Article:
Raised in Gordonsville, Lowndes County, Alabama
As a Black landowner in Lowndes County, Alabama, Sidney Logan, Jr. was accustomed to not taking sides in order to get along. But in 1965, Logan went to the inaugural meeting of Lowndes County Movement for Human Rights (LCCMHR) and listened to the movement song, “Which Side Are You On?” The following day, he was confronted by whites who angrily accused him of “messing around” with civil rights activists and advised him to stop. Deputies of the sheriff had taken down the license plate numbers of those at the meeting. Then and there, Logan knew he had his answer.
Sidney Logan, Jr. was a World War II veteran. The eighty-acre farm he owned provided food for his family, but he also operated a hauling business that relied on white and Black customers. Logan and other older members of the community had long sought to end white terror and intimidation in the county, but organizing in “Bloody Lowndes” was a risky proposition. SNCC workers, arriving in Lowndes after the Selma-to-Montgomery march had ended, were excited to find the beginnings of grassroots activism. But John Hulett, Logan, and many of the other locals were cautious about embracing the young activists. SNCC workers soon won them over.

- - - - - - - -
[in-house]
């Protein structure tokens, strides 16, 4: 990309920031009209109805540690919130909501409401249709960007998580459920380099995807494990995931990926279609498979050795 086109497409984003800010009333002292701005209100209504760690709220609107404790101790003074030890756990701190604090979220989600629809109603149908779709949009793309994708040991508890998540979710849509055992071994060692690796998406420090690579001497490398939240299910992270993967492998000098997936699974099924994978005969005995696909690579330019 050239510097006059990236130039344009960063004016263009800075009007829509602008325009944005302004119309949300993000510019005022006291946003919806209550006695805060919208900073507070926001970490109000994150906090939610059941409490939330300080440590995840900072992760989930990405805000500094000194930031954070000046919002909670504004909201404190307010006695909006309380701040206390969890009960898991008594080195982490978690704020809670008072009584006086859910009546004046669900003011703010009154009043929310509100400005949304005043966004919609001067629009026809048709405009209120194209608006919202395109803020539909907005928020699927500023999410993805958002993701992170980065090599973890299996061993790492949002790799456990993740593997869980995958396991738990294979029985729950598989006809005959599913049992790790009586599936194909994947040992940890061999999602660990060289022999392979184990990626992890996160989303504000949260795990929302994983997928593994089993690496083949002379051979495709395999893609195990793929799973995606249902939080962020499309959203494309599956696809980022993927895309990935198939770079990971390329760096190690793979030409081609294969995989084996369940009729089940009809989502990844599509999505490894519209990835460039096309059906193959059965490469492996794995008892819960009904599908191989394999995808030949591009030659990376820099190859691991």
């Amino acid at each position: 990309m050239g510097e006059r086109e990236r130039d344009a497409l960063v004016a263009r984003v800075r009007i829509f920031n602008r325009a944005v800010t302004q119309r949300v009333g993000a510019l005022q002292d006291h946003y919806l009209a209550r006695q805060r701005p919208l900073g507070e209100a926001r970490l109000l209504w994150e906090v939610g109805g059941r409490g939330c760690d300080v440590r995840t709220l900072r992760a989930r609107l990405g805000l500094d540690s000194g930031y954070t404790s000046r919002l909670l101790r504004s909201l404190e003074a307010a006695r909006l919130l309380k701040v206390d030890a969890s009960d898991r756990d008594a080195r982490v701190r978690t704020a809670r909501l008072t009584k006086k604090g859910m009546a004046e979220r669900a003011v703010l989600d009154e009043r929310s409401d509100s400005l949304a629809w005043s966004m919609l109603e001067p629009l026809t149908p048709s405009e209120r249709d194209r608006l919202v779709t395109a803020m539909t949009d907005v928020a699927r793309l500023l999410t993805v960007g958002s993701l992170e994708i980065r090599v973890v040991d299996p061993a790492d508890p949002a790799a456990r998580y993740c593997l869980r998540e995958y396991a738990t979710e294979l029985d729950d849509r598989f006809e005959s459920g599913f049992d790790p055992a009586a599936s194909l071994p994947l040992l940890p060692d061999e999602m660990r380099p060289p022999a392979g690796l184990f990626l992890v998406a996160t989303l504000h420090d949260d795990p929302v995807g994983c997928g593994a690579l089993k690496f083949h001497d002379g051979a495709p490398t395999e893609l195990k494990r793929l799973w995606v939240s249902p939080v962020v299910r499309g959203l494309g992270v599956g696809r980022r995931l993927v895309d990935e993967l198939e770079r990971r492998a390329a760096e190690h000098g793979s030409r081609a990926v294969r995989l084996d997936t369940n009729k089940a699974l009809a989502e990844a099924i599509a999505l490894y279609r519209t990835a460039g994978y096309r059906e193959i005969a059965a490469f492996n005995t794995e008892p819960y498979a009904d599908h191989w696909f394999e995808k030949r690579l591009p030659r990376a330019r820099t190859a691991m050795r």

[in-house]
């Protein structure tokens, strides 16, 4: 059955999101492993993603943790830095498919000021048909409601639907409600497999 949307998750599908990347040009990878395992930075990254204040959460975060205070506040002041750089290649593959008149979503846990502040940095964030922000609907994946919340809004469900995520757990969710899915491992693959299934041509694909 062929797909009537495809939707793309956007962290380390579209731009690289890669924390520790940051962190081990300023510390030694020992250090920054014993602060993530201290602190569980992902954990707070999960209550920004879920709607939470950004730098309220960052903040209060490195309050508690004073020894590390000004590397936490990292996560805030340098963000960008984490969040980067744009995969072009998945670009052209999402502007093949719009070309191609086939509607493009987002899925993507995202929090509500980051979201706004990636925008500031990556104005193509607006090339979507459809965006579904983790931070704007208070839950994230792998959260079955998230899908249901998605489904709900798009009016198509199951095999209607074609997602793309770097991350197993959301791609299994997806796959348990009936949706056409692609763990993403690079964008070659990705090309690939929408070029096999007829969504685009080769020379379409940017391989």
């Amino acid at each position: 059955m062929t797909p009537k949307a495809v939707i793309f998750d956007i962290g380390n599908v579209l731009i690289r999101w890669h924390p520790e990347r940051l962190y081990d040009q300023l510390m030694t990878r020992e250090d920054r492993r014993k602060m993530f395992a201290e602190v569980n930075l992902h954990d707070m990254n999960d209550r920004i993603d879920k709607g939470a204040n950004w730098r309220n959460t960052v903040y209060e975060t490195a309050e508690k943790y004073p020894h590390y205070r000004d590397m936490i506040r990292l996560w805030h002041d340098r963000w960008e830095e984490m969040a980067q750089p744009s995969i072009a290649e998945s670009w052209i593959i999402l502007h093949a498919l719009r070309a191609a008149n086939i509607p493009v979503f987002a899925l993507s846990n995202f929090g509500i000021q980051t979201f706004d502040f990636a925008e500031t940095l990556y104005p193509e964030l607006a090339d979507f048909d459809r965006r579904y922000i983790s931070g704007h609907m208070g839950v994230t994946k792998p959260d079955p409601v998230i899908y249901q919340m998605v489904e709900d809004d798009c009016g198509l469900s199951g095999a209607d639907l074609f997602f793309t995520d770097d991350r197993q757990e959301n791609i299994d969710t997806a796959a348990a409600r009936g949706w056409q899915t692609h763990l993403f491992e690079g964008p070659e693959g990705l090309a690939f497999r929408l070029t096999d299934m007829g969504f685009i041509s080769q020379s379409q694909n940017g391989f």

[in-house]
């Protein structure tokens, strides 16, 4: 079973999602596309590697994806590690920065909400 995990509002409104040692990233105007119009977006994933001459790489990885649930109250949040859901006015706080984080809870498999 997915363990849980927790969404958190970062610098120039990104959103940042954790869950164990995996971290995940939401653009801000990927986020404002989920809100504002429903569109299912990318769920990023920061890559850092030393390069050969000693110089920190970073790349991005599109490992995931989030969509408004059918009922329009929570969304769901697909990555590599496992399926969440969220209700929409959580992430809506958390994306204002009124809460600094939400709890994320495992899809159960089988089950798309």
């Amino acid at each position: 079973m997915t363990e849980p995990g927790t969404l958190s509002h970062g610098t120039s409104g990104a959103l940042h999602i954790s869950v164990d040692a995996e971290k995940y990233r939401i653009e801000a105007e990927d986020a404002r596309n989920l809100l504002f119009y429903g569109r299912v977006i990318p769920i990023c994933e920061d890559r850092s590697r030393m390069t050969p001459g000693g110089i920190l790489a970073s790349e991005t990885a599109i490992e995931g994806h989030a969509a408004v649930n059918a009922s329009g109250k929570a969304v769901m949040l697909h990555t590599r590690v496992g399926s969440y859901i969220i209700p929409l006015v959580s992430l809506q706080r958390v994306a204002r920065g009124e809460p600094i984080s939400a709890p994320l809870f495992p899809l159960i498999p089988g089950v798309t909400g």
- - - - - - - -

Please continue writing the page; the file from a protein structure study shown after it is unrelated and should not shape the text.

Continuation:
Sidney Logan threw himself into local organizing, even as his hauling business was boycotted. He became the treasurer of the Lowndes County Freedom Organization (LCFO) and then its candidate for sheriff in 1966. Before the election, he told a visiting reporter that, “I feel that the time has come for us, who have not been protected by the law, but brutalized by it, [to] begin to take action to see that justice is done without fear or favor.”
Logan recognized that, “winning political power required more than merely having the right to vote, or even having Black candidates to vote for.” Instead, “it required elevating people’s political awareness and mobilizing the Black electorate.” This understanding had pushed Logan and many others into the independent political party orientation. The symbol of the Lowndes County Freedom Party was a snarling black panther. Logan summed up the goals of Lowndes County’s black panther party. “We ain’t backing up…we’re looking for power,” he declared.
Susan Youngblood Ashmore, Carry It On: The War on Poverty and the Civil Rights Movement in Alabama, 1964 – 1972 (Athens: University of Georgia Press, 2008).
Stokely Carmichael with Ekwueme Michael Thelwell, Ready for Revolution: The Life and Struggles of Stokely Carmichael (New York: Scribner, 2003).
Cheryl Greenburg, ed., A Circle of Trust: Remembering SNCC (New Brunswick: Rutgers University Press, 1998).
Hasan Kwame Jeffries, Bloody Lowndes: Civil Rights and Black Power in Alabama’s Black Belt (New York: New York University Press, 2009).